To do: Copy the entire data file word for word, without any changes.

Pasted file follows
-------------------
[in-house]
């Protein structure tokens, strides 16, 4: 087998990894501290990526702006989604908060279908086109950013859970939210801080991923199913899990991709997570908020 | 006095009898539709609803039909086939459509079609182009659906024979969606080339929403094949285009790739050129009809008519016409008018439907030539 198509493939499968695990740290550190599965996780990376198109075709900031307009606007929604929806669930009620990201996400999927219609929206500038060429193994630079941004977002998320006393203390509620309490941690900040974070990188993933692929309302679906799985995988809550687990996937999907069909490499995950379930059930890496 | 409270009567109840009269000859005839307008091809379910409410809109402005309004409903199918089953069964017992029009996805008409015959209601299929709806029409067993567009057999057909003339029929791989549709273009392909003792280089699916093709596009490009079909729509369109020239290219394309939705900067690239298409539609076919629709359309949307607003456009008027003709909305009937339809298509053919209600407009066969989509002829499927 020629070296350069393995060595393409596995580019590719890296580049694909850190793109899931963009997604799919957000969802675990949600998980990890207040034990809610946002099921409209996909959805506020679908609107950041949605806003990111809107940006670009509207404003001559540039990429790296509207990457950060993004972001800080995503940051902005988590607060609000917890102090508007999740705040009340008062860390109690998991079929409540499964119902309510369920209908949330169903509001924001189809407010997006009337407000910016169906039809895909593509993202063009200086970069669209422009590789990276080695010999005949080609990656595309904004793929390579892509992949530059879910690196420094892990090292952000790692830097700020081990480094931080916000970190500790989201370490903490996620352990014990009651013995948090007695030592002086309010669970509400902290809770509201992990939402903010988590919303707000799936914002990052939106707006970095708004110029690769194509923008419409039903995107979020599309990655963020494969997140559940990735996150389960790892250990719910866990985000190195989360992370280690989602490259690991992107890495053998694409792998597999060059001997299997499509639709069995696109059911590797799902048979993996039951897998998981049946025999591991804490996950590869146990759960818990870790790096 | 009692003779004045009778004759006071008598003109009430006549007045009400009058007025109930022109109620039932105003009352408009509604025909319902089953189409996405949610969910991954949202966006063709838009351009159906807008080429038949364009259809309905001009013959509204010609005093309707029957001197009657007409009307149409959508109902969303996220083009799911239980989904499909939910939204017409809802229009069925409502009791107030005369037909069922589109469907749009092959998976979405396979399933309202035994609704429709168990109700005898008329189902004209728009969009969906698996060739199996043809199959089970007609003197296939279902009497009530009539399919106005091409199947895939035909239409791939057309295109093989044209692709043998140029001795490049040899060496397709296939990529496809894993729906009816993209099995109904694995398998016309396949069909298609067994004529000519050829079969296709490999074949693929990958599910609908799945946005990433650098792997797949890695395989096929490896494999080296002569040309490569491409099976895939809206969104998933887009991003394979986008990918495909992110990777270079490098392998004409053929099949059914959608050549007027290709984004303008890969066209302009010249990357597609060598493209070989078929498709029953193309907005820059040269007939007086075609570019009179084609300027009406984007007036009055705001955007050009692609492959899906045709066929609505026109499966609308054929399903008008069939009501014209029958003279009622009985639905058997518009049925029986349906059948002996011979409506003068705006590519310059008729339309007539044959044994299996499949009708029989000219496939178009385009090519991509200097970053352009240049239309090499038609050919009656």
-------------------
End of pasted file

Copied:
[in-house]
């Protein structure tokens, strides 16, 4: 087998990894501290990526702006989604908060279908086109950013859970939210801080991923199913899990991709997570908020 | 006095009898539709609803039909086939459509079609182009659906024979969606080339929403094949285009790739050129009809008519016409008018439907030539 198509493939499968695990740290550190599965996780990376198109075709900031307009606007929604929806669930009620990201996400999927219609929206500038060429193994630079941004977002998320006393203390509620309490941690900040974070990188993933692929309302679906799985995988809550687990996937999907069909490499995950379930059930890496 | 409270009567109840009269000859005839307008091809379910409410809109402005309004409903199918089953069964017992029009996805008409015959209601299929709806029409067993567009057999057909003339029929791989549709273009392909003792280089699916093709596009490009079909729509369109020239290219394309939705900067690239298409539609076919629709359309949307607003456009008027003709909305009937339809298509053919209600407009066969989509002829499927 020629070296350069393995060595393409596995580019590719890296580049694909850190793109899931963009997604799919957000969802675990949600998980990890207040034990809610946002099921409209996909959805506020679908609107950041949605806003990111809107940006670009509207404003001559540039990429790296509207990457950060993004972001800080995503940051902005988590607060609000917890102090508007999740705040009340008062860390109690998991079929409540499964119902309510369920209908949330169903509001924001189809407010997006009337407000910016169906039809895909593509993202063009200086970069669209422009590789990276080695010999005949080609990656595309904004793929390579892509992949530059879910690196420094892990090292952000790692830097700020081990480094931080916000970190500790989201370490903490996620352990014990009651013995948090007695030592002086309010669970509400902290809770509201992990939402903010988590919303707000799936914002990052939106707006970095708004110029690769194509923008419409039903995107979020599309990655963020494969997140559940990735996150389960790892250990719910866990985000190195989360992370280690989602490259690991992107890495053998694409792998597999060059001997299997499509639709069995696109059911590797799902048979993996039951897998998981049946025999591991804490996950590869146990759960818990870790790096 | 009692003779004045009778004759006071008598003109009430006549007045009400009058007025109930022109109620039932105003009352408009509604025909319902089953189409996405949610969910991954949202966006063709838009351009159906807008080429038949364009259809309905001009013959509204010609005093309707029957001197009657007409009307149409959508109902969303996220083009799911239980989904499909939910939204017409809802229009069925409502009791107030005369037909069922589109469907749009092959998976979405396979399933309202035994609704429709168990109700005898008329189902004209728009969009969906698996060739199996043809199959089970007609003197296939279902009497009530009539399919106005091409199947895939035909239409791939057309295109093989044209692709043998140029001795490049040899060496397709296939990529496809894993729906009816993209099995109904694995398998016309396949069909298609067994004529000519050829079969296709490999074949693929990958599910609908799945946005990433650098792997797949890695395989096929490896494999080296002569040309490569491409099976895939809206969104998933887009991003394979986008990918495909992110990777270079490098392998004409053929099949059914959608050549007027290709984004303008890969066209302009010249990357597609060598493209070989078929498709029953193309907005820059040269007939007086075609570019009179084609300027009406984007007036009055705001955007050009692609492959899906045709066929609505026109499966609308054929399903008008069939009501014209029958003279009622009985639905058997518009049925029986349906059948002996011979409506003068705006590519310059008729339309007539044959044994299996499949009708029989000219496939178009385009090519991509200097970053352009240049239309090499038609050919009656």